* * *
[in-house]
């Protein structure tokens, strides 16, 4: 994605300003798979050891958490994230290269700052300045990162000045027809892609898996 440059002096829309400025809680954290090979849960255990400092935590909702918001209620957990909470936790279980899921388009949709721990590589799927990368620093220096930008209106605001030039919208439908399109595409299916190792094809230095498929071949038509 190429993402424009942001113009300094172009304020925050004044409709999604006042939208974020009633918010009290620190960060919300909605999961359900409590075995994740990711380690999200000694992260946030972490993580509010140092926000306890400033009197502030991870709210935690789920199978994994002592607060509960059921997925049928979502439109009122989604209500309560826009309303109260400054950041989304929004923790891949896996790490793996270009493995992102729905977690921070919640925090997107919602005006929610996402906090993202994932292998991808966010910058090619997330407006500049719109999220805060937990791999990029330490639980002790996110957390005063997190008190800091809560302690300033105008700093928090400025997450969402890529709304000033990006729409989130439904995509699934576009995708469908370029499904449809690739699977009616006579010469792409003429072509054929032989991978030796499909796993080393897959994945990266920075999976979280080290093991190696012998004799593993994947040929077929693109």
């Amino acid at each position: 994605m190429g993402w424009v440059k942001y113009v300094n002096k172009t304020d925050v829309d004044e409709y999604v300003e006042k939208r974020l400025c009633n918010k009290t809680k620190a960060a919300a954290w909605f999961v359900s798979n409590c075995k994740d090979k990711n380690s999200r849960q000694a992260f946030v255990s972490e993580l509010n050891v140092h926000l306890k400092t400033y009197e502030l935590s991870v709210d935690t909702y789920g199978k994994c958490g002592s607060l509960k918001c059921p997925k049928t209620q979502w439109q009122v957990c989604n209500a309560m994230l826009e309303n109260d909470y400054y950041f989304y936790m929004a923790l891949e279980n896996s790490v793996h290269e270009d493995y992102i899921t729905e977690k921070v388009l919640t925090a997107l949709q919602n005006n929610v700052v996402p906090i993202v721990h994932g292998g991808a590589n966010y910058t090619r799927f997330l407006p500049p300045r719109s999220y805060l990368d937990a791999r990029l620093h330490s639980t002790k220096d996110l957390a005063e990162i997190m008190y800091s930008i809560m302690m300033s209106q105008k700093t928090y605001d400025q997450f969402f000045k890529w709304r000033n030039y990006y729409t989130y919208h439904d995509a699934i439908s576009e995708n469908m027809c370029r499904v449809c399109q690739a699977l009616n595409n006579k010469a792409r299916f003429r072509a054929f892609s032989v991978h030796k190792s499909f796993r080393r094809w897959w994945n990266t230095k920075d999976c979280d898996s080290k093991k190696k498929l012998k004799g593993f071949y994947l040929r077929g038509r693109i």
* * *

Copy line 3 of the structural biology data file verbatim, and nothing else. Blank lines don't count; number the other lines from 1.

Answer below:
């Amino acid at each position: 994605m190429g993402w424009v440059k942001y113009v300094n002096k172009t304020d925050v829309d004044e409709y999604v300003e006042k939208r974020l400025c009633n918010k009290t809680k620190a960060a919300a954290w909605f999961v359900s798979n409590c075995k994740d090979k990711n380690s999200r849960q000694a992260f946030v255990s972490e993580l509010n050891v140092h926000l306890k400092t400033y009197e502030l935590s991870v709210d935690t909702y789920g199978k994994c958490g002592s607060l509960k918001c059921p997925k049928t209620q979502w439109q009122v957990c989604n209500a309560m994230l826009e309303n109260d909470y400054y950041f989304y936790m929004a923790l891949e279980n896996s790490v793996h290269e270009d493995y992102i899921t729905e977690k921070v388009l919640t925090a997107l949709q919602n005006n929610v700052v996402p906090i993202v721990h994932g292998g991808a590589n966010y910058t090619r799927f997330l407006p500049p300045r719109s999220y805060l990368d937990a791999r990029l620093h330490s639980t002790k220096d996110l957390a005063e990162i997190m008190y800091s930008i809560m302690m300033s209106q105008k700093t928090y605001d400025q997450f969402f000045k890529w709304r000033n030039y990006y729409t989130y919208h439904d995509a699934i439908s576009e995708n469908m027809c370029r499904v449809c399109q690739a699977l009616n595409n006579k010469a792409r299916f003429r072509a054929f892609s032989v991978h030796k190792s499909f796993r080393r094809w897959w994945n990266t230095k920075d999976c979280d898996s080290k093991k190696k498929l012998k004799g593993f071949y994947l040929r077929g038509r693109i």